Indigenous walking tours
Take a journey into ancestral lands of the Kulin nation in this guided walk through the Royal Botanic Gardens. Visitors are given insight into how the local people lived within different environments found within the gardens, from forest to rainforest and nearby wetlands. The tour begins with a traditional Tanderrum smoking ceremony and Welcome to Country, and sees visitors discover traditional uses of plants for food, tools and medicine, finishing with a refreshing cup of lemon myrtle tea. Tours are suitable for adults and children over five, and begin at the Gardens’ Visitor Centre.
This inner-city walking tour takes visitors through Federation Square and down to the Birrarung Wilam Aboriginal art installations to learn the history of Birrarung Marr and the Kulin nation. Led by a local Koorie guide, you’ll learn about how the land on which Melbourne is located has changed over time and gain a deeper understanding of Melbourne’s importance as a meeting place and location for social, educational and cultural events and activities. Tours run for one hour and bookings are essential.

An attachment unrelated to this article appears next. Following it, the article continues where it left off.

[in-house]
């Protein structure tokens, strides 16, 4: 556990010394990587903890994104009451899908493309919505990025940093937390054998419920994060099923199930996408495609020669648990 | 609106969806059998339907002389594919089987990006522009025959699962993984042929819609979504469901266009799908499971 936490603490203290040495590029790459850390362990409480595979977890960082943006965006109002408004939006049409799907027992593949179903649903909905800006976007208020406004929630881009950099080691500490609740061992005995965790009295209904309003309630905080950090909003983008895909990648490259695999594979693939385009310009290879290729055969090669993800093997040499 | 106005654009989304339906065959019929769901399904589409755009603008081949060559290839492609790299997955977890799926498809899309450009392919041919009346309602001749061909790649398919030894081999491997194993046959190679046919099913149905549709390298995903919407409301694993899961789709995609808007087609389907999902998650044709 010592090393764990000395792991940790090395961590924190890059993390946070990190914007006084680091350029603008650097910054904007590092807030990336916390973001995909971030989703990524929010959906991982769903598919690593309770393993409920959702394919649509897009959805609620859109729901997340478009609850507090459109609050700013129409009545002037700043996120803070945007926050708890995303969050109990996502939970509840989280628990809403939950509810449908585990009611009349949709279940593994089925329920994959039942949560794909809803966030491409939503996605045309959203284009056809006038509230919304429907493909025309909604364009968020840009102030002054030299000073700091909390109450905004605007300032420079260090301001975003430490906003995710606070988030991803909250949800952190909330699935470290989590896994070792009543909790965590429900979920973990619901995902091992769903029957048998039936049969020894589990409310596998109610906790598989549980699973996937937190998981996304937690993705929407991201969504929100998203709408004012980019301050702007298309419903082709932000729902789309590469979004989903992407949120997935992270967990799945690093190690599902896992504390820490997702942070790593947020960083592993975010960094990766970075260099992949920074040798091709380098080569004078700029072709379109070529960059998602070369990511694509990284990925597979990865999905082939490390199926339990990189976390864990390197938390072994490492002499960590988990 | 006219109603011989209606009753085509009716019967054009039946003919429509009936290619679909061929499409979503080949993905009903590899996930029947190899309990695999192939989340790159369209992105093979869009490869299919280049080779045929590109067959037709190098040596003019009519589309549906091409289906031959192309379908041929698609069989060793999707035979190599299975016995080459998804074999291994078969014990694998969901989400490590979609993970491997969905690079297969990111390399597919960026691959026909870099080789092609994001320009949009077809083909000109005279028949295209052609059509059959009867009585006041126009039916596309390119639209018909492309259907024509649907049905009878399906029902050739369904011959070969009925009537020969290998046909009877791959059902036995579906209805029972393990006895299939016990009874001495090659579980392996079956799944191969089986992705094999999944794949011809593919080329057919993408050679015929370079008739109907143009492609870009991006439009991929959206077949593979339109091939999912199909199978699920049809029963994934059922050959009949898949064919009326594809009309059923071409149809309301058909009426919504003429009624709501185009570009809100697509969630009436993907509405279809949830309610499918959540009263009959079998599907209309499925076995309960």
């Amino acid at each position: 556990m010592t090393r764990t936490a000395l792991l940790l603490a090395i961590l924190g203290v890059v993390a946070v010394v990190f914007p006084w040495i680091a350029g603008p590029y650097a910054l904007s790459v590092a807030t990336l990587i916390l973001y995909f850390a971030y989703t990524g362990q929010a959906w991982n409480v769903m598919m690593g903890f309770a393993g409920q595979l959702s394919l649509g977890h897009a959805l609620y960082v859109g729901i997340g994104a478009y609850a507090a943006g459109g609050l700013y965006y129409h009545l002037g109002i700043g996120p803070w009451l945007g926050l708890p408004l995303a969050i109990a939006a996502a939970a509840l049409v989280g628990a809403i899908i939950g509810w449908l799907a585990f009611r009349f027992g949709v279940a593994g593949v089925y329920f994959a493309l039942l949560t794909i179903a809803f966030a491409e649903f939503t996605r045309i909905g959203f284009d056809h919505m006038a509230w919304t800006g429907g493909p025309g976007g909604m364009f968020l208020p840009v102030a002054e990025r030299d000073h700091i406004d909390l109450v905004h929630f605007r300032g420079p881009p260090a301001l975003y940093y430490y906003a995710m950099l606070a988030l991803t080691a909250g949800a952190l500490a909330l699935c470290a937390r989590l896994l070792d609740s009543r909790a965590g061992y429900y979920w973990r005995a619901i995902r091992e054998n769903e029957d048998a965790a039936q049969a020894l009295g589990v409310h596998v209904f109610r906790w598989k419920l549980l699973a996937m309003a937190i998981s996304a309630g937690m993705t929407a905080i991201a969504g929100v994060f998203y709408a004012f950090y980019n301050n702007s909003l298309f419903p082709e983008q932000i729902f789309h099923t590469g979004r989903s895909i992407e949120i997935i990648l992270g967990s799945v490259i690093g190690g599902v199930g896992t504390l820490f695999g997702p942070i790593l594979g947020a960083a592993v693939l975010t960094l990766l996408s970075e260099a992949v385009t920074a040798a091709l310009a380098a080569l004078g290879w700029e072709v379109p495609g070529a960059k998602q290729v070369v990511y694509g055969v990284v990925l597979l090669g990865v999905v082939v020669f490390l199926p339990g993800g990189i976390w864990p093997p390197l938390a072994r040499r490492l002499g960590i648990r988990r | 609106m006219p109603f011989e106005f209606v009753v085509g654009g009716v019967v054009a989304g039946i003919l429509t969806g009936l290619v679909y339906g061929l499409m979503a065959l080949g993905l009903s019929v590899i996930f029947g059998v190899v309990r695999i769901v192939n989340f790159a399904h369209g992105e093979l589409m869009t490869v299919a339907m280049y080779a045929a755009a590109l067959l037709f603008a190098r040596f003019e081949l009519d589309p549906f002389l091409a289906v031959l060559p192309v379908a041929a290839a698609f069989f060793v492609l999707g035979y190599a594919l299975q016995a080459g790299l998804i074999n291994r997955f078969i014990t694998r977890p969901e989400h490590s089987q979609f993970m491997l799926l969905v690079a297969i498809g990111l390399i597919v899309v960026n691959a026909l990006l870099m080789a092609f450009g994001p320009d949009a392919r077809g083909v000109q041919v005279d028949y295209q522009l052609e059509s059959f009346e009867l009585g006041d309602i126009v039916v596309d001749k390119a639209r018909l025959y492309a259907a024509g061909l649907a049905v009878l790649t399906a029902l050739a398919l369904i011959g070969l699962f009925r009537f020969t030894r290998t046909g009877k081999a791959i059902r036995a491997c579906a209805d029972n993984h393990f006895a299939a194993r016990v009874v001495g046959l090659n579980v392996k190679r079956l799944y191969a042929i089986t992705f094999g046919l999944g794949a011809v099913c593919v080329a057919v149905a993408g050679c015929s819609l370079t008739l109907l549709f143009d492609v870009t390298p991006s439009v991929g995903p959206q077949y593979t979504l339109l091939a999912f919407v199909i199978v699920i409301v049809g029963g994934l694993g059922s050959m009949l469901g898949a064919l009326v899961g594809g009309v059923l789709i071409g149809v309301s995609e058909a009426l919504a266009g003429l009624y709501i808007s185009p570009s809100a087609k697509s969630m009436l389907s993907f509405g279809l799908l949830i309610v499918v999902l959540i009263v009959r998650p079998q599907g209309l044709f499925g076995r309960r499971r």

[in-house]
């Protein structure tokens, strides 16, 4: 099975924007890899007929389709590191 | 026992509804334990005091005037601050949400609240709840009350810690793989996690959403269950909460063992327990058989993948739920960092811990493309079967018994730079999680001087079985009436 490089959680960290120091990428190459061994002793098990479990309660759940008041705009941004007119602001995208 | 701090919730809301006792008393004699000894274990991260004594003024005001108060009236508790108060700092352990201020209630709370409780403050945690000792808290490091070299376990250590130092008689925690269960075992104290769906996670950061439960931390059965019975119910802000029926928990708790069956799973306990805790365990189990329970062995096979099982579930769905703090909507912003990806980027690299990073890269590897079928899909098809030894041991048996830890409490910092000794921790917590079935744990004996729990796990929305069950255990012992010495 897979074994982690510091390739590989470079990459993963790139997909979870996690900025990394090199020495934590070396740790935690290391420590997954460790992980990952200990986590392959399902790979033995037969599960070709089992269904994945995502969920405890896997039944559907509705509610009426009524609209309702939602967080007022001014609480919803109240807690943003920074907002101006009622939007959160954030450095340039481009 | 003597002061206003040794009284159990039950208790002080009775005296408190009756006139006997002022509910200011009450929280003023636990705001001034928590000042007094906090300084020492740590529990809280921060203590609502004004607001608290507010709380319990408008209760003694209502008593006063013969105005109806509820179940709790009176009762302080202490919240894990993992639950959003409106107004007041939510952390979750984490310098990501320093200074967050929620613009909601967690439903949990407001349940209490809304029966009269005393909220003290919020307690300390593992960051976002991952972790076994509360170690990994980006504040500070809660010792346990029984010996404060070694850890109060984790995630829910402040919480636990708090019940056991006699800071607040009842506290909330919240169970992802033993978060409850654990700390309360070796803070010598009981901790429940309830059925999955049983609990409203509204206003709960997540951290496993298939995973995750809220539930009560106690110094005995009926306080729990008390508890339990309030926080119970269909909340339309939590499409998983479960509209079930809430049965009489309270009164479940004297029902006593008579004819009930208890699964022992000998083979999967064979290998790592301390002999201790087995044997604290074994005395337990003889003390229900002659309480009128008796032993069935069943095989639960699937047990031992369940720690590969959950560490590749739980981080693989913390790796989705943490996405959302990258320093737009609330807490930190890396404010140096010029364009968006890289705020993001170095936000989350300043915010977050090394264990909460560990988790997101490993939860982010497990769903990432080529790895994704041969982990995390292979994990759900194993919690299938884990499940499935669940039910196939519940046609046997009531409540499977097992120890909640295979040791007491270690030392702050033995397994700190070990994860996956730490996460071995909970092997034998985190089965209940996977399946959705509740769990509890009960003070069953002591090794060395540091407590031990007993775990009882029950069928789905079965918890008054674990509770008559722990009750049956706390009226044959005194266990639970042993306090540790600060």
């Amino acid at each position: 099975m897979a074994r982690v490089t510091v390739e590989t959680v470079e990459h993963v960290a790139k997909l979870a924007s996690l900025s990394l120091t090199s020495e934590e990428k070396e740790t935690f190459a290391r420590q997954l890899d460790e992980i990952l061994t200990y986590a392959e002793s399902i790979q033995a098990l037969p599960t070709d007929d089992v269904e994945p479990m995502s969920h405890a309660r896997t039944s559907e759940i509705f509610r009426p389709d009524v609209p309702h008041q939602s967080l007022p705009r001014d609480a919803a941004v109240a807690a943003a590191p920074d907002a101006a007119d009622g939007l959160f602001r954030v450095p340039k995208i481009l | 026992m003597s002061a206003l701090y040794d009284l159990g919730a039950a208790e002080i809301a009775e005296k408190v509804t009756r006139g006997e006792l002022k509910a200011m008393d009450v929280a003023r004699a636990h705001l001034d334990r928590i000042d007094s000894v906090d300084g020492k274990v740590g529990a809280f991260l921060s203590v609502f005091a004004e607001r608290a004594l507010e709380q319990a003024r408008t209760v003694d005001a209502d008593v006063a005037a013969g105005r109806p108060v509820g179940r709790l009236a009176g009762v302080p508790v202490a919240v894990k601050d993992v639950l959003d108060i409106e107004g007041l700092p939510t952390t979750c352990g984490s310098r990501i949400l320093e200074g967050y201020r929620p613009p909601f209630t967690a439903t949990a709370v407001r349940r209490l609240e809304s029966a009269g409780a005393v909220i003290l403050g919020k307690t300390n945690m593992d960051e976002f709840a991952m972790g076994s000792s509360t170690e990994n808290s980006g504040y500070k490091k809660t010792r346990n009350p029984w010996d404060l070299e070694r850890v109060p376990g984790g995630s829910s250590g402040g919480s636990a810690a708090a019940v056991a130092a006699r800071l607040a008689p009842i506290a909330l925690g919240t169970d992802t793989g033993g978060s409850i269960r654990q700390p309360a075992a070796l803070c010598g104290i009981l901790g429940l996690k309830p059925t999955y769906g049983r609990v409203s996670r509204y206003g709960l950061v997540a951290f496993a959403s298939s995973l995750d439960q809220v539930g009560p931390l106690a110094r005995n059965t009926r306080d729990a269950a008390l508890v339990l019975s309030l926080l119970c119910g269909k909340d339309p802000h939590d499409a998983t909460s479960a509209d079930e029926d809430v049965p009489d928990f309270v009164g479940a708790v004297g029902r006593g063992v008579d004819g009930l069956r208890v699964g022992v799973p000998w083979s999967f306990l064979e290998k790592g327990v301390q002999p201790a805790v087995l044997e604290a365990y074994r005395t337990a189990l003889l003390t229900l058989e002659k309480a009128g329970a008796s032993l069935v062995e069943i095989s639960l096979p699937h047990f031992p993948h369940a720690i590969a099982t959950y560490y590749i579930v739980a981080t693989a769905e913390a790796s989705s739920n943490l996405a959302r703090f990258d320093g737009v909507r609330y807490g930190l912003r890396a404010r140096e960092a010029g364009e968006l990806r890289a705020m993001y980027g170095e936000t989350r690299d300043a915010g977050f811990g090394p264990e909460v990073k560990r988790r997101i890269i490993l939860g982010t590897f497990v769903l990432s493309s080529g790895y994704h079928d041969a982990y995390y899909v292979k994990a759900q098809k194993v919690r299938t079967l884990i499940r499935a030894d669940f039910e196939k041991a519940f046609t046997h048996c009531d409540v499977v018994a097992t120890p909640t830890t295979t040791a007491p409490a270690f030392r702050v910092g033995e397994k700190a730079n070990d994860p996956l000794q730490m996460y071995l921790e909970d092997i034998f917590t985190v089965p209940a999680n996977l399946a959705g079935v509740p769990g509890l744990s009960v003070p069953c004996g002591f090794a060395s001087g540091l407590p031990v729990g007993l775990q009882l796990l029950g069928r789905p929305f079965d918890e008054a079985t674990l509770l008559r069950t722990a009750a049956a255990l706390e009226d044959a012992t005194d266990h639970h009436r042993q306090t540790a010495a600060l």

These one-hour guided tours offer visitors a greater appreciation and understanding of Wurundjeri culture, Wurundjeri people’s approach to land and water use, as well as a deeper understanding of the local environment in the greater Dandenong region. Your Wurundjeri guide will touch on history, personal experiences as well as special use plants found in the bush. Visitors will also participate in the ancient tradition of Tanderrum – a ceremony to welcome guests to Country – making a pact to respect the land, the lore and the traditional owners during your stay.
Located in the Grampians National Park, Brambuk Cultural Centre operates a tour that showcases the environment and heritage of the area, traditionally known as Gariwerd. It’s a spiritual place, rich in Dreaming stories and sacred sites central to the Djab Wurrung and the Jardwadjali people. The half-day Six Seasons Tour engages visitors in the local creation story through a mix of educational videos and site visits, including a visit to a rock art site and to see sacred trees from which canoes and tools were made. Visitors can learn how ochre was collected and prepared, and about the traditional food and medicinal plants found in the area. The tour includes visits to Reeds Lookout and Boroka Lookout and finishes with a bush tucker lunch of wattleseed damper and tea.